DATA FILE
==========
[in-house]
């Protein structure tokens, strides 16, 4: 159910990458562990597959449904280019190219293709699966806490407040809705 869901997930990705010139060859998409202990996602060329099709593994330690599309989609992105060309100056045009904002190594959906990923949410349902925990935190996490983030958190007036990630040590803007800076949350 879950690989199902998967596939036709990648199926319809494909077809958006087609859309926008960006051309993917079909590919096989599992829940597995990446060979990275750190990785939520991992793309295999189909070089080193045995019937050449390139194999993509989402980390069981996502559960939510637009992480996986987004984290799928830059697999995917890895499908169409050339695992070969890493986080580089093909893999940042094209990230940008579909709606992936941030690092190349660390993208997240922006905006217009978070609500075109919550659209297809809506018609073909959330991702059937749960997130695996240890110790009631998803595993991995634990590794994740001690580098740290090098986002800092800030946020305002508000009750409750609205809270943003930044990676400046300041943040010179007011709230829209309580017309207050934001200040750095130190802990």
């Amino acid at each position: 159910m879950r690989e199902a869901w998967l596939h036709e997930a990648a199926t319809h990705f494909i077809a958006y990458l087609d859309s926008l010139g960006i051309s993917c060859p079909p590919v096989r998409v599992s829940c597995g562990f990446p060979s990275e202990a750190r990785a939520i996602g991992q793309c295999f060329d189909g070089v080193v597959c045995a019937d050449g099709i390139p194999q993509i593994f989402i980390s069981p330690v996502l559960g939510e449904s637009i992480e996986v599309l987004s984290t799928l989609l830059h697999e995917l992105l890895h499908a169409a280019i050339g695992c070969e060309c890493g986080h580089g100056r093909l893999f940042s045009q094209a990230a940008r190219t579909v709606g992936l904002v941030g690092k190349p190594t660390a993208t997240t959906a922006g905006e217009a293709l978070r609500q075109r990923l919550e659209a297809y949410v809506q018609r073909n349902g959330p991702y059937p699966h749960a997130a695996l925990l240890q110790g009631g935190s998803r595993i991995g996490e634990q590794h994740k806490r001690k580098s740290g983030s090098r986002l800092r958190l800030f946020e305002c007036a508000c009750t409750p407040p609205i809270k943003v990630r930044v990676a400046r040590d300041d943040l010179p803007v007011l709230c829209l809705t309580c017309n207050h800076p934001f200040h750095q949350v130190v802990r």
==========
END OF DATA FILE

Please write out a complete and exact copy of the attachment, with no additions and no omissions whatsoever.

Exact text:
[in-house]
């Protein structure tokens, strides 16, 4: 159910990458562990597959449904280019190219293709699966806490407040809705 869901997930990705010139060859998409202990996602060329099709593994330690599309989609992105060309100056045009904002190594959906990923949410349902925990935190996490983030958190007036990630040590803007800076949350 879950690989199902998967596939036709990648199926319809494909077809958006087609859309926008960006051309993917079909590919096989599992829940597995990446060979990275750190990785939520991992793309295999189909070089080193045995019937050449390139194999993509989402980390069981996502559960939510637009992480996986987004984290799928830059697999995917890895499908169409050339695992070969890493986080580089093909893999940042094209990230940008579909709606992936941030690092190349660390993208997240922006905006217009978070609500075109919550659209297809809506018609073909959330991702059937749960997130695996240890110790009631998803595993991995634990590794994740001690580098740290090098986002800092800030946020305002508000009750409750609205809270943003930044990676400046300041943040010179007011709230829209309580017309207050934001200040750095130190802990």
């Amino acid at each position: 159910m879950r690989e199902a869901w998967l596939h036709e997930a990648a199926t319809h990705f494909i077809a958006y990458l087609d859309s926008l010139g960006i051309s993917c060859p079909p590919v096989r998409v599992s829940c597995g562990f990446p060979s990275e202990a750190r990785a939520i996602g991992q793309c295999f060329d189909g070089v080193v597959c045995a019937d050449g099709i390139p194999q993509i593994f989402i980390s069981p330690v996502l559960g939510e449904s637009i992480e996986v599309l987004s984290t799928l989609l830059h697999e995917l992105l890895h499908a169409a280019i050339g695992c070969e060309c890493g986080h580089g100056r093909l893999f940042s045009q094209a990230a940008r190219t579909v709606g992936l904002v941030g690092k190349p190594t660390a993208t997240t959906a922006g905006e217009a293709l978070r609500q075109r990923l919550e659209a297809y949410v809506q018609r073909n349902g959330p991702y059937p699966h749960a997130a695996l925990l240890q110790g009631g935190s998803r595993i991995g996490e634990q590794h994740k806490r001690k580098s740290g983030s090098r986002l800092r958190l800030f946020e305002c007036a508000c009750t409750p407040p609205i809270k943003v990630r930044v990676a400046r040590d300041d943040l010179p803007v007011l709230c829209l809705t309580c017309n207050h800076p934001f200040h750095q949350v130190v802990r």